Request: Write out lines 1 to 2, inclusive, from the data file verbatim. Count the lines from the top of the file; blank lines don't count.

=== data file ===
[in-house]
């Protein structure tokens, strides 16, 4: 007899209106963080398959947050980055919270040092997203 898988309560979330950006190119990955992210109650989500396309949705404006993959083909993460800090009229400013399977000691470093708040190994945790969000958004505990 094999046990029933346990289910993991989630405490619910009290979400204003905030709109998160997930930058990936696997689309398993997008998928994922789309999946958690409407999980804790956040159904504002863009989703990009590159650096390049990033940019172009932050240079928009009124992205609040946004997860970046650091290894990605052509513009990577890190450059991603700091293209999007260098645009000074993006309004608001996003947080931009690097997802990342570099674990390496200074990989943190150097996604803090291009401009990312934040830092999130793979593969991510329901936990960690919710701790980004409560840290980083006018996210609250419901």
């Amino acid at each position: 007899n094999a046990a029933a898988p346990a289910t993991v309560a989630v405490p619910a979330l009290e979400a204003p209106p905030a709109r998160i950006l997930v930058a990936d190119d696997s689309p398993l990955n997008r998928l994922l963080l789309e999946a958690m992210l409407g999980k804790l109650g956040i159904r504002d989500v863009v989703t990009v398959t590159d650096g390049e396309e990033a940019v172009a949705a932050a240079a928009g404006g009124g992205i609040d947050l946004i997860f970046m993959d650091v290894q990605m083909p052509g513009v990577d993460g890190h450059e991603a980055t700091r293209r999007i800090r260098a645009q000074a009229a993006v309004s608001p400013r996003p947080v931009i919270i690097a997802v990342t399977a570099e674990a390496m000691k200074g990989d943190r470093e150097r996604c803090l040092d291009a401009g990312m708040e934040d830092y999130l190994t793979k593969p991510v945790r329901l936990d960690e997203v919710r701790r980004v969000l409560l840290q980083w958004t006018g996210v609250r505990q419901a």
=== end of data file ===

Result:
[in-house]
């Protein structure tokens, strides 16, 4: 007899209106963080398959947050980055919270040092997203 898988309560979330950006190119990955992210109650989500396309949705404006993959083909993460800090009229400013399977000691470093708040190994945790969000958004505990 094999046990029933346990289910993991989630405490619910009290979400204003905030709109998160997930930058990936696997689309398993997008998928994922789309999946958690409407999980804790956040159904504002863009989703990009590159650096390049990033940019172009932050240079928009009124992205609040946004997860970046650091290894990605052509513009990577890190450059991603700091293209999007260098645009000074993006309004608001996003947080931009690097997802990342570099674990390496200074990989943190150097996604803090291009401009990312934040830092999130793979593969991510329901936990960690919710701790980004409560840290980083006018996210609250419901």